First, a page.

Cheap thrills

By ELLEE DEAN  |  June 14, 2006
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Green Animals Topiary Gardens
Greenwich Polo Club, $30 per vehicle (rolling up in a van will cost you a sideways glance.)
Among Rolls Royces from Fairfield and Westchester, we roll up to the Greenwich Polo Club in a van from JP to do some heavy tailgating. Yes, Buffy, there is heavy tailgating at the Greenwich Polo Club. The quilt of green grass and Burberry blankets, chinos, Ivy League caps, and canoodling doesn’t make us sick — we like big, silly sun hats, ponies, and drunk divot stomping (hey, we’re drunk by halftime). The club welcomes packed lunches, picnic blankets, folding chairs, and dogs but frowns on BYO booze — there’s a beer tent. Pack seven people into a van and split the entrance fee. You’ll each spend a cool $4.28 for a day beside a lush 300-by-160-yard field. This summer’s public matches include the Thomas B. Glynn Memorial Cup, the East Coast Open, and the Graff Cup. Gates open at 1 pm. Regulators, mount up.
Greenwich Polo Club | 80 Field Point Road, Greenwich, CT

Large Frank Pepe Tomato Pie, $10.50 (a Tomato Pie with mozzarella — we call it cheese pizza — will cost you $13.)
This might be the first pizza house in the country. We can’t confirm it, but we do know the Frank Pepe Pizzeria Napoletana has been serving up coal-fired pies in Connecticut since 1925. Lines for the old-school pizza crowd the Wooster Street block. The parlor, with its white-clam pizza, its 10-foot wooden peels, and its massive Depression-era oven, charms out-of-towners, chefs, restaurateurs, critics, and tons of famous people. At the other end of Wooster, another line braves the wait at Sally’s Apizza, Pepe’s long-time rival. In 1938, Sal Consiglio, Frank Pepe’s nephew, set up shop, just like his uncle, with a coal-fired oven. It’s been a duel ever since. To cast your vote, you’ll have to stand in line.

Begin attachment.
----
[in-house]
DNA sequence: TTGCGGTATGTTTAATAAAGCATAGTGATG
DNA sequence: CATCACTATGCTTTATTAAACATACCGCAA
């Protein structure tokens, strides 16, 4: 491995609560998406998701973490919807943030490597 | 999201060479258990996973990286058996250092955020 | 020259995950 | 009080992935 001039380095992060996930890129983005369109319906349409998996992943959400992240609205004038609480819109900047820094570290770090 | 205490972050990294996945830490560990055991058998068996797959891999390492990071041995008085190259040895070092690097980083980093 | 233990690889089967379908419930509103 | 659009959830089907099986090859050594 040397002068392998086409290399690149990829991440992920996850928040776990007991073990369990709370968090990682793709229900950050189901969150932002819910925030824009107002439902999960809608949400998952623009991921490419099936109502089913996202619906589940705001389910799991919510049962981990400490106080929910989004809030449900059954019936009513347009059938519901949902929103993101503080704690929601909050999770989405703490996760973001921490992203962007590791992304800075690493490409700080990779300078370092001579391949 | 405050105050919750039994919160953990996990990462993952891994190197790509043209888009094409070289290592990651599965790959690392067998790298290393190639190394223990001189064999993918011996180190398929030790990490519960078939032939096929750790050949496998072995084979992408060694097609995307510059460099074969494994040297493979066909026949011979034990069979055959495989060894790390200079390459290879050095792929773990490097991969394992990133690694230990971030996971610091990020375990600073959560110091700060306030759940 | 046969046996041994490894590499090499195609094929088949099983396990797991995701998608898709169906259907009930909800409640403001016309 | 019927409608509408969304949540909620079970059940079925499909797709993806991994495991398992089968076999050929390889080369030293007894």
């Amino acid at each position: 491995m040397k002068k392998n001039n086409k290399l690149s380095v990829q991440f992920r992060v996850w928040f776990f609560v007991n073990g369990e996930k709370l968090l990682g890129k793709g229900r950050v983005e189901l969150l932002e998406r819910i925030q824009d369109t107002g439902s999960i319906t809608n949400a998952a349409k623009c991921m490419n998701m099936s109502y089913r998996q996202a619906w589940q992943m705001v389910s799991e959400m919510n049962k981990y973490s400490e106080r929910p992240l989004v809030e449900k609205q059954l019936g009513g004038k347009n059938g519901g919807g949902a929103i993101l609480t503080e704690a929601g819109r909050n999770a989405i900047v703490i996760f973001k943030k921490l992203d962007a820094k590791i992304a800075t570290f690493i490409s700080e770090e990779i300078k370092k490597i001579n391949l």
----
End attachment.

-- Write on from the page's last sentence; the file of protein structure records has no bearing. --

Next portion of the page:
Frank Pepe Pizzeria Napoletana | 157 Wooster Street, New Haven, CT | 203.333.PEPE | Sally’s Apizza | 237 Wooster Street, New Haven, CT | 203.624.5271

Connecticut Wine Trail, free (if you swallow, the two-day wine trek will cost you a DUI.)
Bluegrass music, barbecues, the Land of Nod, a 19th-century-hayloft-turned-bar, llamas, alpacas, and goats are — you guessed it — all part of the free Connecticut Wine Trail. With more than 16 trails, split east and west, Connecticut’s Wine Trail is New England’s Sideways adaptation. To the East: Bishop’s Orchards Winery; Gouveia, Charmand, Stonington, Jonathan Edwards, Heritage Trail, and Priam Vineyards; and Sharpe Hill. Highlights include Bishop’s llamas (yes, they spit), Priam’s farmer’s markets, Tuscan barbecues, and Salmon River White (gold-medal winner of the Amenti Del Vino International Commercial Wine Competition). To the west: Jones, White Silo, Land of Nod, and Jerram Wineries; and McLaughlin, Digrazia, Hopkins, and Haight Vineyards. Highlights on the sunset side include White Silo’s art gallery and the Hopkins Hayloft’s view of Lake Waramaug. Bottles up!

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